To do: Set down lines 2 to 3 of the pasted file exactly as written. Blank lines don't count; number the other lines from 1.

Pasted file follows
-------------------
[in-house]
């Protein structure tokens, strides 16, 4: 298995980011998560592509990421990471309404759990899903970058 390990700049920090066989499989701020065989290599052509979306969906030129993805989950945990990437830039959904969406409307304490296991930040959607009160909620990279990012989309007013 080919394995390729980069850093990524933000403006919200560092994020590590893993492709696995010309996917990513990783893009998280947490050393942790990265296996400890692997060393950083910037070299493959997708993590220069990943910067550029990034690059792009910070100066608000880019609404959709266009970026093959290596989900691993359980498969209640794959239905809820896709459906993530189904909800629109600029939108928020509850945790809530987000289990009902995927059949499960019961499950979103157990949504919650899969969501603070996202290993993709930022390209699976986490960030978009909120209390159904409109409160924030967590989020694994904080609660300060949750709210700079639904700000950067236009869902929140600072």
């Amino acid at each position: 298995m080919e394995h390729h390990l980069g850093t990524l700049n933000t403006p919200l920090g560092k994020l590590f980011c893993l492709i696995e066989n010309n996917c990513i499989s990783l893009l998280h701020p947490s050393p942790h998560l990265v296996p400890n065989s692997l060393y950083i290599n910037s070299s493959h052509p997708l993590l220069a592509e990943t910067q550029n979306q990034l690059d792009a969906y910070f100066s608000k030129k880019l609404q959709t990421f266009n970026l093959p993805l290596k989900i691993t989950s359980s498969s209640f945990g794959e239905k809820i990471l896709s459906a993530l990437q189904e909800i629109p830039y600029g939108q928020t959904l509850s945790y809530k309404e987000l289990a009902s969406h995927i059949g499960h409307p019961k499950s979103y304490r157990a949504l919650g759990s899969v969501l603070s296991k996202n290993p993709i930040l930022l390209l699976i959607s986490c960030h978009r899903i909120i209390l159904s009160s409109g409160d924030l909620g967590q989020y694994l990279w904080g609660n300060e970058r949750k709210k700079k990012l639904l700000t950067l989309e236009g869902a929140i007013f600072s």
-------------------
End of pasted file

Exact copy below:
């Protein structure tokens, strides 16, 4: 298995980011998560592509990421990471309404759990899903970058 390990700049920090066989499989701020065989290599052509979306969906030129993805989950945990990437830039959904969406409307304490296991930040959607009160909620990279990012989309007013 080919394995390729980069850093990524933000403006919200560092994020590590893993492709696995010309996917990513990783893009998280947490050393942790990265296996400890692997060393950083910037070299493959997708993590220069990943910067550029990034690059792009910070100066608000880019609404959709266009970026093959290596989900691993359980498969209640794959239905809820896709459906993530189904909800629109600029939108928020509850945790809530987000289990009902995927059949499960019961499950979103157990949504919650899969969501603070996202290993993709930022390209699976986490960030978009909120209390159904409109409160924030967590989020694994904080609660300060949750709210700079639904700000950067236009869902929140600072």
């Amino acid at each position: 298995m080919e394995h390729h390990l980069g850093t990524l700049n933000t403006p919200l920090g560092k994020l590590f980011c893993l492709i696995e066989n010309n996917c990513i499989s990783l893009l998280h701020p947490s050393p942790h998560l990265v296996p400890n065989s692997l060393y950083i290599n910037s070299s493959h052509p997708l993590l220069a592509e990943t910067q550029n979306q990034l690059d792009a969906y910070f100066s608000k030129k880019l609404q959709t990421f266009n970026l093959p993805l290596k989900i691993t989950s359980s498969s209640f945990g794959e239905k809820i990471l896709s459906a993530l990437q189904e909800i629109p830039y600029g939108q928020t959904l509850s945790y809530k309404e987000l289990a009902s969406h995927i059949g499960h409307p019961k499950s979103y304490r157990a949504l919650g759990s899969v969501l603070s296991k996202n290993p993709i930040l930022l390209l699976i959607s986490c960030h978009r899903i909120i209390l159904s009160s409109g409160d924030l909620g967590q989020y694994l990279w904080g609660n300060e970058r949750k709210k700079k990012l639904l700000t950067l989309e236009g869902a929140i007013f600072s």